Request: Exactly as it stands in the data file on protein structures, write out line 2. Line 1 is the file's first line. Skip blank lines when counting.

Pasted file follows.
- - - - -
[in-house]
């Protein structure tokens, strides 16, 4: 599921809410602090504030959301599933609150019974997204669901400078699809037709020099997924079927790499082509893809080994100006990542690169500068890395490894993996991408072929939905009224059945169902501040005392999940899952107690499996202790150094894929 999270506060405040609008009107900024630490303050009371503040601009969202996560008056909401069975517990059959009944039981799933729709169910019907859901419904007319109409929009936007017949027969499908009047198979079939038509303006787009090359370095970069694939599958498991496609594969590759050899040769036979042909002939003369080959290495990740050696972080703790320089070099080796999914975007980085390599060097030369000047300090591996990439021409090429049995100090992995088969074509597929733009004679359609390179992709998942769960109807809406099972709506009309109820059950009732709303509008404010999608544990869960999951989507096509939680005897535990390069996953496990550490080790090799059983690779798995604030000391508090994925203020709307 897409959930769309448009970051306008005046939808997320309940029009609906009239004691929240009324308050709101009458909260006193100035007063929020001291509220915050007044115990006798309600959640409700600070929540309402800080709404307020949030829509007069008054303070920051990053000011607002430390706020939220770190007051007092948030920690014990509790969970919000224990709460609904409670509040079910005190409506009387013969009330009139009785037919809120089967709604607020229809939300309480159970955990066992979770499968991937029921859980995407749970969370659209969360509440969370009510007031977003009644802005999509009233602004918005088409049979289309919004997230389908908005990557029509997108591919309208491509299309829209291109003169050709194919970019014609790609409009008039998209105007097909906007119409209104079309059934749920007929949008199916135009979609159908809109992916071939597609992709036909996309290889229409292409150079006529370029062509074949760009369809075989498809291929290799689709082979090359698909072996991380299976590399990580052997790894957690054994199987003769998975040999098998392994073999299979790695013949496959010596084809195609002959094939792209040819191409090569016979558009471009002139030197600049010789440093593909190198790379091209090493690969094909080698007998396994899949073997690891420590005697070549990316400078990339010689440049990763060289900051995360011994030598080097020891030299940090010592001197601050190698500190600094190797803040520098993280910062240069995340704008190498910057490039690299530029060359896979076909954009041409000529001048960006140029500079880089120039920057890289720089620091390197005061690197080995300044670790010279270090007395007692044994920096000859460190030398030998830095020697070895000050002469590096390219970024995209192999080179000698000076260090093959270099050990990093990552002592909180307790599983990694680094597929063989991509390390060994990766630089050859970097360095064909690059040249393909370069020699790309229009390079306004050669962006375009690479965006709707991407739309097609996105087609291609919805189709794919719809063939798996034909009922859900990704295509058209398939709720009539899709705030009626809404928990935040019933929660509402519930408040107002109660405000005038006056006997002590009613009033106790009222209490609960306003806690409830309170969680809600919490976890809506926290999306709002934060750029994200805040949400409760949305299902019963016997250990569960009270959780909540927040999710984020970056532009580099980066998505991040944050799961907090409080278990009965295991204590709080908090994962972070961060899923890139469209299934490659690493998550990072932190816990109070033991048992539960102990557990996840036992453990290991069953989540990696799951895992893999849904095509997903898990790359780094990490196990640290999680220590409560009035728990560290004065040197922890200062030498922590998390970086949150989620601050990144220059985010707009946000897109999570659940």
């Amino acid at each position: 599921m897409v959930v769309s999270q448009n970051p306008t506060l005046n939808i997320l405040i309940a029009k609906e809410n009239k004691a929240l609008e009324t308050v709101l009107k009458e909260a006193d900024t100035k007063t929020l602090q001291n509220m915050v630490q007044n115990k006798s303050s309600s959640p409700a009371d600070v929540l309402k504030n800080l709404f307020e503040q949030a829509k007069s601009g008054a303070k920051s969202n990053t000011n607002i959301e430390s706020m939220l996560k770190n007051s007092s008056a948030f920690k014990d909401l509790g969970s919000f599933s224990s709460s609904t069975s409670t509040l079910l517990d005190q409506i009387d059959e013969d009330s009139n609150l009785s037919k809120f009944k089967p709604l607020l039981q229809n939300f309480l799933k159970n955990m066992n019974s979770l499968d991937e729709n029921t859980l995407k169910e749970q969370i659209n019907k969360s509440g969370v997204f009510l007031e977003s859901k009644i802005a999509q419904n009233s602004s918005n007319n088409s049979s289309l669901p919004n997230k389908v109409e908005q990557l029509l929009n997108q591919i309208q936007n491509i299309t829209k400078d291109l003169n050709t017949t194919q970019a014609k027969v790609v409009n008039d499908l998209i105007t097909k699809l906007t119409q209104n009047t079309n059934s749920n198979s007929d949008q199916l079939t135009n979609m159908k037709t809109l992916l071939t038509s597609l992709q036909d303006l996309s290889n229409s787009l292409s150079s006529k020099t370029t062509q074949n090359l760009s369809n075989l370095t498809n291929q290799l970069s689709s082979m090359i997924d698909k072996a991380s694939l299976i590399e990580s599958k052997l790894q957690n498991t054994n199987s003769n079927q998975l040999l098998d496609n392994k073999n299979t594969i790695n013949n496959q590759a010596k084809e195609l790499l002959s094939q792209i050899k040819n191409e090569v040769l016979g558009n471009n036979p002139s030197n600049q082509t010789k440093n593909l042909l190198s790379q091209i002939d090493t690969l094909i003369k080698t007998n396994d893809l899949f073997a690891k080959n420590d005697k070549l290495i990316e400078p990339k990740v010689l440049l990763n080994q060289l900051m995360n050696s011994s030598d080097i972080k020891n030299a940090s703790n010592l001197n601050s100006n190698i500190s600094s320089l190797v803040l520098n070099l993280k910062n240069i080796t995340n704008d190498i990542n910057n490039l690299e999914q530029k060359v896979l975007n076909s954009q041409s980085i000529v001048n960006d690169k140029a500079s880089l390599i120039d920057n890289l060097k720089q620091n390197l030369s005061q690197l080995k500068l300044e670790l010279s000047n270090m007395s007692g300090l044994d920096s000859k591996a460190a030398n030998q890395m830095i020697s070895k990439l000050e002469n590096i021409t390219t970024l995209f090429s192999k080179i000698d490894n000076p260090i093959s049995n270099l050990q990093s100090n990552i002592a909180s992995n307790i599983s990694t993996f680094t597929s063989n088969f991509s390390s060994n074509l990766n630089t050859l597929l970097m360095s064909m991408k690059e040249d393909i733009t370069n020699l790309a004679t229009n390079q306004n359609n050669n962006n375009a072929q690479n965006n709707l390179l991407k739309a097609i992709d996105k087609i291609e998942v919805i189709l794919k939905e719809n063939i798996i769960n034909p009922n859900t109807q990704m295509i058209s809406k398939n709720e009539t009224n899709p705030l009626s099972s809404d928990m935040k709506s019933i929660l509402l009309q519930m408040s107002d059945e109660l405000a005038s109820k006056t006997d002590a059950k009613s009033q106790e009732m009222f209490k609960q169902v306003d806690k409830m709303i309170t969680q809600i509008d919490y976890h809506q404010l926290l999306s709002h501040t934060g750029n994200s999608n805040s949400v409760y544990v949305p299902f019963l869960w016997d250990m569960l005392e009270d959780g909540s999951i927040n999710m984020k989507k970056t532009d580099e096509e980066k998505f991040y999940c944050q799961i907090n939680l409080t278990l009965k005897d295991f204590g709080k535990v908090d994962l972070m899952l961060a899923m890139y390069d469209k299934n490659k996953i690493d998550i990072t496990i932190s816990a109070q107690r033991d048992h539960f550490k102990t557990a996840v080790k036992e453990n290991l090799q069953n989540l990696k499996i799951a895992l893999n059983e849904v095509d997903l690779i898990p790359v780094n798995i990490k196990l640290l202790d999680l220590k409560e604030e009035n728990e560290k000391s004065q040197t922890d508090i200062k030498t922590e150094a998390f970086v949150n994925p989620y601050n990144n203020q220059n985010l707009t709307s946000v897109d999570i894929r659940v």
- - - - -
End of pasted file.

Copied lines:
């Protein structure tokens, strides 16, 4: 599921809410602090504030959301599933609150019974997204669901400078699809037709020099997924079927790499082509893809080994100006990542690169500068890395490894993996991408072929939905009224059945169902501040005392999940899952107690499996202790150094894929 999270506060405040609008009107900024630490303050009371503040601009969202996560008056909401069975517990059959009944039981799933729709169910019907859901419904007319109409929009936007017949027969499908009047198979079939038509303006787009090359370095970069694939599958498991496609594969590759050899040769036979042909002939003369080959290495990740050696972080703790320089070099080796999914975007980085390599060097030369000047300090591996990439021409090429049995100090992995088969074509597929733009004679359609390179992709998942769960109807809406099972709506009309109820059950009732709303509008404010999608544990869960999951989507096509939680005897535990390069996953496990550490080790090799059983690779798995604030000391508090994925203020709307 897409959930769309448009970051306008005046939808997320309940029009609906009239004691929240009324308050709101009458909260006193100035007063929020001291509220915050007044115990006798309600959640409700600070929540309402800080709404307020949030829509007069008054303070920051990053000011607002430390706020939220770190007051007092948030920690014990509790969970919000224990709460609904409670509040079910005190409506009387013969009330009139009785037919809120089967709604607020229809939300309480159970955990066992979770499968991937029921859980995407749970969370659209969360509440969370009510007031977003009644802005999509009233602004918005088409049979289309919004997230389908908005990557029509997108591919309208491509299309829209291109003169050709194919970019014609790609409009008039998209105007097909906007119409209104079309059934749920007929949008199916135009979609159908809109992916071939597609992709036909996309290889229409292409150079006529370029062509074949760009369809075989498809291929290799689709082979090359698909072996991380299976590399990580052997790894957690054994199987003769998975040999098998392994073999299979790695013949496959010596084809195609002959094939792209040819191409090569016979558009471009002139030197600049010789440093593909190198790379091209090493690969094909080698007998396994899949073997690891420590005697070549990316400078990339010689440049990763060289900051995360011994030598080097020891030299940090010592001197601050190698500190600094190797803040520098993280910062240069995340704008190498910057490039690299530029060359896979076909954009041409000529001048960006140029500079880089120039920057890289720089620091390197005061690197080995300044670790010279270090007395007692044994920096000859460190030398030998830095020697070895000050002469590096390219970024995209192999080179000698000076260090093959270099050990990093990552002592909180307790599983990694680094597929063989991509390390060994990766630089050859970097360095064909690059040249393909370069020699790309229009390079306004050669962006375009690479965006709707991407739309097609996105087609291609919805189709794919719809063939798996034909009922859900990704295509058209398939709720009539899709705030009626809404928990935040019933929660509402519930408040107002109660405000005038006056006997002590009613009033106790009222209490609960306003806690409830309170969680809600919490976890809506926290999306709002934060750029994200805040949400409760949305299902019963016997250990569960009270959780909540927040999710984020970056532009580099980066998505991040944050799961907090409080278990009965295991204590709080908090994962972070961060899923890139469209299934490659690493998550990072932190816990109070033991048992539960102990557990996840036992453990290991069953989540990696799951895992893999849904095509997903898990790359780094990490196990640290999680220590409560009035728990560290004065040197922890200062030498922590998390970086949150989620601050990144220059985010707009946000897109999570659940």